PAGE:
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The Simplest Things Are The Most Profound

Photo courtesy of Dave Hoffmaster

A sunrise or a sunset.  Happens every day, doesn’t it?  And until we really notice and become aware of that sunrise or sunset, it just seems like such a simple, almost mundane thing.  The sun comes up.  The sun goes down.  The sun comes up.  The sun goes down…

But, what majesty!  What beauty!  How amazing what is occurring with our earth for us to experience something so seemingly simple, yet something so profound!

The same is true of our daily lives.

The simplest things are the most profound.

Take something like brushing your teeth.  You probably don’t think too much about it anymore; you just do it.  But what if you stopped doing it?  I would venture to say that, first of all, you would develop some rather foul-smelling breath as the bacteria took hold in your mouth…  Secondly, as the bacteria took hold, it would begin to create holes in your teeth.  Eventually, you wouldn’t have any teeth to chew your food with, would you?  Or not any teeth in very good condition anyway.  Brushing your teeth is a very simple thing that, when done, seems like nothing, but when not done creates all kinds of problems!

The simplest things are the most profound.

This applies to your thinking as well.  Let’s look at how you think about yourself and your capability.

You go through your days and most likely look like you’re capable and taking care of things.  And you ARE in many, if not most, situations.  But who knows why there are some areas that make your knees weak or fill you with dread?  Some unconscious belief lurking beneath the depths?  Perhaps.  Some fear of failing in some way?  Perhaps.  Some fear of succeeding in some way?  Also quite possible.

But, no matter.  It might be helpful to explore those issues in therapy or even in journaling, but often they are best addressed by taking some action.  However, take action with support so you don’t panic or procrastinate or sabotage yourself!  Sometimes you keep procrastinating because of the cognitive dissonance between how easy the task appears to be but how frightened you feel to proceed, for whatever the reason!  If you don’t appreciate your fear or if you minimize how hard or scary something really is for you, then you will keep wondering why you’re not making progress!

If you tell yourself, “This is really easy!” but you’re not moving on it, you eventually give yourself a lot of grief and judge yourself negatively!

IF, however, you are able to back off and give yourself a bit of acceptance and compassion, you can say something like, “Wow, it really scares me to make this phone call.”  However, do not add, “Gee, I must be really stupid, incompetent…” or some version of that!  The more you can identify when you are scared and offer yourself some compassion and support, the more you stand a chance to make some progress!  The hardest part is stopping your critic.  And actually, you want to notice your critic, to notice when you hear yourself say, “Gee, I must be really stupid, incompetent..” and respond to that critic with some facts!

It can help to remember that the critic is functioning from the limbic portion of your brain, which is the emotional part.  You want to respond from the rational, reasoning, frontal cortex part of your brain with something like, “That’s not true.  For some reason, I’m scared.  Being scared just means that I need some reassurance or support, not that I’m stupid or incompetent.”  It seems so simple that it is hard to believe that it is so powerful!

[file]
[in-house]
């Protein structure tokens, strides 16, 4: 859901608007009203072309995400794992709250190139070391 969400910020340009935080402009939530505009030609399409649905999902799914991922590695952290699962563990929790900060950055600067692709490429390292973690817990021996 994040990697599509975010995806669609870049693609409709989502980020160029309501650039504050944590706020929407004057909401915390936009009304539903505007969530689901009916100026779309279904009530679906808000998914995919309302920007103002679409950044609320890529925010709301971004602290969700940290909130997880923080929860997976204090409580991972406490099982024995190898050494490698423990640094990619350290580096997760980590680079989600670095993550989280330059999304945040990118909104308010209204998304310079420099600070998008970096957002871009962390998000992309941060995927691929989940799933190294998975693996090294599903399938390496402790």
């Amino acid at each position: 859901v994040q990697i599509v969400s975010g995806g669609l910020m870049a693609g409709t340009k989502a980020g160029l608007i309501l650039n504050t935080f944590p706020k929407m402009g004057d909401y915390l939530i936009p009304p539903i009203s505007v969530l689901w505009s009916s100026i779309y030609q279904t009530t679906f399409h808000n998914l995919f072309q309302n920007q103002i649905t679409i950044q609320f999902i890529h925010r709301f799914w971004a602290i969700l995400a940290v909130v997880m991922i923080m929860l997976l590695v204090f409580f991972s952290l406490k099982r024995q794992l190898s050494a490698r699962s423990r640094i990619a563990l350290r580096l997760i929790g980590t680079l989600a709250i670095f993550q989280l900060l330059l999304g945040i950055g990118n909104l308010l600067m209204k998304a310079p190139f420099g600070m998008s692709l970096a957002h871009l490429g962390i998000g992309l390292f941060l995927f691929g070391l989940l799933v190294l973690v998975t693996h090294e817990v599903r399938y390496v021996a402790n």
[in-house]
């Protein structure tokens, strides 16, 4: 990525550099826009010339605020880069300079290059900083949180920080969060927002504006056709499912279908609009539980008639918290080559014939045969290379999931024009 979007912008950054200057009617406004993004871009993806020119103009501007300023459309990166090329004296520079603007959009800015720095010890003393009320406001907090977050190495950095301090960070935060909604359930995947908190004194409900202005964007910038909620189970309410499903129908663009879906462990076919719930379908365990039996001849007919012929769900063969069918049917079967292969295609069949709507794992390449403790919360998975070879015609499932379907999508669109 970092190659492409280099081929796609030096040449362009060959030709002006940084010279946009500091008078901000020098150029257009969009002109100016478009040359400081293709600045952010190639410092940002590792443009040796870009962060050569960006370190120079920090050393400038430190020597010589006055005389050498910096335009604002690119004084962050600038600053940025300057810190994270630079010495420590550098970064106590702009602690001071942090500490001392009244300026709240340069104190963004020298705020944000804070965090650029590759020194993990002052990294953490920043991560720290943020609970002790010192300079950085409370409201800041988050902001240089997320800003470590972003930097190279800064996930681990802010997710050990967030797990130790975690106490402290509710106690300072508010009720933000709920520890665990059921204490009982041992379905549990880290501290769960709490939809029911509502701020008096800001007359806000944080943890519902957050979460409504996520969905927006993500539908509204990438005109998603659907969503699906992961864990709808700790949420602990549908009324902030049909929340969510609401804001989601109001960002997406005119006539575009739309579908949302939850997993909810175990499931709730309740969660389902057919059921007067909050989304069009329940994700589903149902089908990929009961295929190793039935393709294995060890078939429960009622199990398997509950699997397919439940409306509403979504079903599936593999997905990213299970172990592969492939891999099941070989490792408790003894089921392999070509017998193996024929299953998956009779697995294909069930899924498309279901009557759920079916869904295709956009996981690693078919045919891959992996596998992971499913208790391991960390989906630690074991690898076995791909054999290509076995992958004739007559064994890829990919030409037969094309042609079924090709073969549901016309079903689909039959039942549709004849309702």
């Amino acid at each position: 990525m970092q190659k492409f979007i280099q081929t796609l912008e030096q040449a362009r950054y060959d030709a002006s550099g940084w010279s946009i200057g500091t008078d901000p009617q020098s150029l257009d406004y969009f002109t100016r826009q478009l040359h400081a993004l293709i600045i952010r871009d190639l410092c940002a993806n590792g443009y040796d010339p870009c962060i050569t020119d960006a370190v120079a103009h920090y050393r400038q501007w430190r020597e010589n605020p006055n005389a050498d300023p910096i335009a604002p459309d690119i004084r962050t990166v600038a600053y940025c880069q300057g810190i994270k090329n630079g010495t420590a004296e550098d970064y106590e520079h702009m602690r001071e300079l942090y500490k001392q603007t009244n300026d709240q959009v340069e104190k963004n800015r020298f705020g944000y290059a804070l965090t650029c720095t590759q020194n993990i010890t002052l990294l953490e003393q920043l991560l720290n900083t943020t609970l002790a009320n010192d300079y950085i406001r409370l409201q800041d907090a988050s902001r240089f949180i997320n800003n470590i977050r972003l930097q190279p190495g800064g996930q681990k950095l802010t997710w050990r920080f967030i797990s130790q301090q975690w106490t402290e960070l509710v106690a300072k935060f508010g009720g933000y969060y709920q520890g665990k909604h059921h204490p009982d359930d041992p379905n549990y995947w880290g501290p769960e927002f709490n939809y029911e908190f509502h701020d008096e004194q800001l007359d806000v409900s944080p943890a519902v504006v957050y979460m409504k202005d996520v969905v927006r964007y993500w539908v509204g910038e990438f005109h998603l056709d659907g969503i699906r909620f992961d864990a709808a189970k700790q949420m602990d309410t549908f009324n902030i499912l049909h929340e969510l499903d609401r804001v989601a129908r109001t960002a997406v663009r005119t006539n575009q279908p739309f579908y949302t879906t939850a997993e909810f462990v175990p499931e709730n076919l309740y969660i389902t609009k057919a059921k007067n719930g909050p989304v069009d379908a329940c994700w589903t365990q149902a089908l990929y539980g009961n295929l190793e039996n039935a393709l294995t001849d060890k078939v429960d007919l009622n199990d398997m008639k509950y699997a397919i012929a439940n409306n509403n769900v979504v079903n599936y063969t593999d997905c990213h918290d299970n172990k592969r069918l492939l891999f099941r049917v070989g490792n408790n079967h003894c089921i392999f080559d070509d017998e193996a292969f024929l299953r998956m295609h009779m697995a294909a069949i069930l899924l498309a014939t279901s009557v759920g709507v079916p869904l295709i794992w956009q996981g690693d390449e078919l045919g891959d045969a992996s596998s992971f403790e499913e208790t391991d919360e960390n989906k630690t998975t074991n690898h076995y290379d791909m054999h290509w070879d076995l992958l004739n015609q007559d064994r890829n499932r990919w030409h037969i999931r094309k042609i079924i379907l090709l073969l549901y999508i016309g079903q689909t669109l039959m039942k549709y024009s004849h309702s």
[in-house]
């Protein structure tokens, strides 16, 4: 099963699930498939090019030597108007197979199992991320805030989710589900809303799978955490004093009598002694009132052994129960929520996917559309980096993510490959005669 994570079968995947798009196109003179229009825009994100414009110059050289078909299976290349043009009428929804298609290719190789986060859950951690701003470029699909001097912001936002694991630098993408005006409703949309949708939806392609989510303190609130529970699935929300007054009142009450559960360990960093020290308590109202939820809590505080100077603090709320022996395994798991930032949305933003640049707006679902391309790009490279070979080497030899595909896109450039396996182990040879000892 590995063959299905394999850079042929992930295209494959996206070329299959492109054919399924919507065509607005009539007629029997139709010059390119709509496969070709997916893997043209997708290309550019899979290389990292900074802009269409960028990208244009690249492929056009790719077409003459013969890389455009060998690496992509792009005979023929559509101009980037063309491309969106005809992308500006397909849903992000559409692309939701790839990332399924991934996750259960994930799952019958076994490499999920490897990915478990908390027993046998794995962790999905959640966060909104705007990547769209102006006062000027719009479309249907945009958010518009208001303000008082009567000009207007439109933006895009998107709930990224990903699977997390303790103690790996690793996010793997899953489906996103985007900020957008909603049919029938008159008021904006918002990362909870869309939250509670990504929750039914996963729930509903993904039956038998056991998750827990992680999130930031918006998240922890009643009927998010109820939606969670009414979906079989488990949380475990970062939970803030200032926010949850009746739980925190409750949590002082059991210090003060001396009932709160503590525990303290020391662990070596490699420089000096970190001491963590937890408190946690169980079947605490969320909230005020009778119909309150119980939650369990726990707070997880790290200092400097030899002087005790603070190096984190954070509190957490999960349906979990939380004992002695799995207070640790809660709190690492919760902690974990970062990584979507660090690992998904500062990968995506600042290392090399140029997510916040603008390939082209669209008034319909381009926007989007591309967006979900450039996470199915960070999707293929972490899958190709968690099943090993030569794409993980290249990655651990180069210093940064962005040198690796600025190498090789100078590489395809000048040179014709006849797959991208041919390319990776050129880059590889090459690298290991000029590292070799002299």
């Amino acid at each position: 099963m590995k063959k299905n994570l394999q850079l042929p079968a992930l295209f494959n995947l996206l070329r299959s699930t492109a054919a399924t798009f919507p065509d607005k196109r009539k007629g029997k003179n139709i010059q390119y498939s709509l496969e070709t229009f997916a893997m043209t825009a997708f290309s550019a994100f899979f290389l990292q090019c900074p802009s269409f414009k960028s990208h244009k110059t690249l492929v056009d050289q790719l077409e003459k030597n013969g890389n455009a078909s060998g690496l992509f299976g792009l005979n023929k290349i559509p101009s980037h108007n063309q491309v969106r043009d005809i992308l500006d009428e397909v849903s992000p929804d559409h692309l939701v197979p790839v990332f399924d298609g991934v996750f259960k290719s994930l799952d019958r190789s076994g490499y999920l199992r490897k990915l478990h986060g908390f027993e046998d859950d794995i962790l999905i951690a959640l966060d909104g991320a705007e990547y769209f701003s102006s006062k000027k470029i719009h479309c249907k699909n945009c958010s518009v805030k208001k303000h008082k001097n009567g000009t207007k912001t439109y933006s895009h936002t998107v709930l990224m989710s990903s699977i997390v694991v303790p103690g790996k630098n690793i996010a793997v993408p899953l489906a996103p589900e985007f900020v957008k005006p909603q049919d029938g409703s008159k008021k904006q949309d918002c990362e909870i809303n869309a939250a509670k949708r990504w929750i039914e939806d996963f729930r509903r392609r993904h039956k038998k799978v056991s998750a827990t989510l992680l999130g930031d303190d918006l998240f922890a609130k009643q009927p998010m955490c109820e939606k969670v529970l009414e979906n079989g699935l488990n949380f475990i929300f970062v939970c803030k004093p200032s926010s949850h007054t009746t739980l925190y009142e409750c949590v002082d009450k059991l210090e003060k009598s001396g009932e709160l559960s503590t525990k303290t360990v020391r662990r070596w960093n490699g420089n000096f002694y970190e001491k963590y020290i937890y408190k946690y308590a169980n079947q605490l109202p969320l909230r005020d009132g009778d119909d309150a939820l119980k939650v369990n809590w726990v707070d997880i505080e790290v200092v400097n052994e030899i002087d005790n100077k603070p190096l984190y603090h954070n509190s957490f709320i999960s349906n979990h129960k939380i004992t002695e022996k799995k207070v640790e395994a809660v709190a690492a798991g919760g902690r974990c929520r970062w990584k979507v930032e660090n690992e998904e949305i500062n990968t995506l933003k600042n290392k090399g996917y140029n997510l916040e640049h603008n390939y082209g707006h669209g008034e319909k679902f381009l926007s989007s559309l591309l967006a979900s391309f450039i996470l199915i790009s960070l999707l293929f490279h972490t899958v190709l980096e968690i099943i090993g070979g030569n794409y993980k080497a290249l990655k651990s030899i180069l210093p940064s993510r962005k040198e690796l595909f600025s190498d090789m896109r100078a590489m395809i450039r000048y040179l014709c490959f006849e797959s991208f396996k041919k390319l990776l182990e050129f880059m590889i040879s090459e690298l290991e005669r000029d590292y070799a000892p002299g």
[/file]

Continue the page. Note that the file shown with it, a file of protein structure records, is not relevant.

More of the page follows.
The simplest things are the most profound.

Here are the steps.

1) Decide that you would like to become more accurate in the way you you think about yourself.

2) Pay attention to what you’re thinking about yourself when a difficult or challenging situation arises.  Most of us have room for improvement in this area!                                                                                                                                                                                                                        

3) Say, “Stop!” if you find yourself making negative judgments about yourself and the way you’re handling this difficult situation.

4) Respond to this negative judgment as if you are defending your best friend or a young child you love.  You deserve that same kind of compassion and tenderness!  It’s not necessary to make up stuff.  Just be truthful.  You can say something like, “No, you’re not stupid (or lazy or worthless, etc.); you’re just learning how to do this (or, “You’re just in need of some time to relax,” or “You’ve just had a really overwhelming, busy week!”)

5) Watch yourself relax a little.  Compassion has a way of making it a little easier to breathe.  Even if this practice seems silly or awkward at first, press on!  It’s probably unfamiliar because you’re new at it!

The simplest things are the most profound.

Give yourself credit for being willing to try out something new, something simple that can indeed make a profound difference in your life!

If you have any questions or comments, please contact me.  Here are the ways you can do that.

1) Email me at LightSpiritCoach@aol.com.  (See the form below to make it easy.)

2) Call me at (573) 999-9809.

3) Reply to this article (by clicking on “Leave a Comment” at the top of the article.  Those comments are usually published, so let me know if you do not want me to publish your comment.)

4) “Like” my Facebook page at Light Spirit Coaching.

Would love to hear from you in any of those ways!

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